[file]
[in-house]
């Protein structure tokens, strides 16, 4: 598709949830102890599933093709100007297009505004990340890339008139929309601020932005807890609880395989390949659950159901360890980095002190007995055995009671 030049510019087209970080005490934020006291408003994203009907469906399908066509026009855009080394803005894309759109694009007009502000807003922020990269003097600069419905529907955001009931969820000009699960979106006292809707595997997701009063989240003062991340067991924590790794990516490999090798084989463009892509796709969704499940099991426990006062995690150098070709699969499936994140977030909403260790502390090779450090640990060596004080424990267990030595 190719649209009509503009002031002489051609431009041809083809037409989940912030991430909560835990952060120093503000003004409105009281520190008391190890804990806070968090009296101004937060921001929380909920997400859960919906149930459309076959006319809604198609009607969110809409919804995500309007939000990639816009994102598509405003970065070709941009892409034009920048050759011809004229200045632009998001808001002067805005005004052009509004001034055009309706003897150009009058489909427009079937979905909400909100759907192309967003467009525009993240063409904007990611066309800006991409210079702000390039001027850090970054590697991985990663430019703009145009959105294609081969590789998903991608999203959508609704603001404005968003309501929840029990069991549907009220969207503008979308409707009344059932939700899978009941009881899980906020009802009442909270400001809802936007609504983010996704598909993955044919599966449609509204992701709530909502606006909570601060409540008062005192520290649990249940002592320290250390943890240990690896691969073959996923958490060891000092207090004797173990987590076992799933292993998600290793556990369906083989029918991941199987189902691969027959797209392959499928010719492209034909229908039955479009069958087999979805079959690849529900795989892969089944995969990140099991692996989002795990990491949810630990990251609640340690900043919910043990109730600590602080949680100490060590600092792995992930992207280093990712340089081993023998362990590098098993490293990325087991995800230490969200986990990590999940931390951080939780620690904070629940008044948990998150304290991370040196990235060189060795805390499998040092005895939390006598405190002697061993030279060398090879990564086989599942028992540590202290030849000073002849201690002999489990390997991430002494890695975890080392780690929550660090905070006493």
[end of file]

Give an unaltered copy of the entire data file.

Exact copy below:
[in-house]
């Protein structure tokens, strides 16, 4: 598709949830102890599933093709100007297009505004990340890339008139929309601020932005807890609880395989390949659950159901360890980095002190007995055995009671 030049510019087209970080005490934020006291408003994203009907469906399908066509026009855009080394803005894309759109694009007009502000807003922020990269003097600069419905529907955001009931969820000009699960979106006292809707595997997701009063989240003062991340067991924590790794990516490999090798084989463009892509796709969704499940099991426990006062995690150098070709699969499936994140977030909403260790502390090779450090640990060596004080424990267990030595 190719649209009509503009002031002489051609431009041809083809037409989940912030991430909560835990952060120093503000003004409105009281520190008391190890804990806070968090009296101004937060921001929380909920997400859960919906149930459309076959006319809604198609009607969110809409919804995500309007939000990639816009994102598509405003970065070709941009892409034009920048050759011809004229200045632009998001808001002067805005005004052009509004001034055009309706003897150009009058489909427009079937979905909400909100759907192309967003467009525009993240063409904007990611066309800006991409210079702000390039001027850090970054590697991985990663430019703009145009959105294609081969590789998903991608999203959508609704603001404005968003309501929840029990069991549907009220969207503008979308409707009344059932939700899978009941009881899980906020009802009442909270400001809802936007609504983010996704598909993955044919599966449609509204992701709530909502606006909570601060409540008062005192520290649990249940002592320290250390943890240990690896691969073959996923958490060891000092207090004797173990987590076992799933292993998600290793556990369906083989029918991941199987189902691969027959797209392959499928010719492209034909229908039955479009069958087999979805079959690849529900795989892969089944995969990140099991692996989002795990990491949810630990990251609640340690900043919910043990109730600590602080949680100490060590600092792995992930992207280093990712340089081993023998362990590098098993490293990325087991995800230490969200986990990590999940931390951080939780620690904070629940008044948990998150304290991370040196990235060189060795805390499998040092005895939390006598405190002697061993030279060398090879990564086989599942028992540590202290030849000073002849201690002999489990390997991430002494890695975890080392780690929550660090905070006493």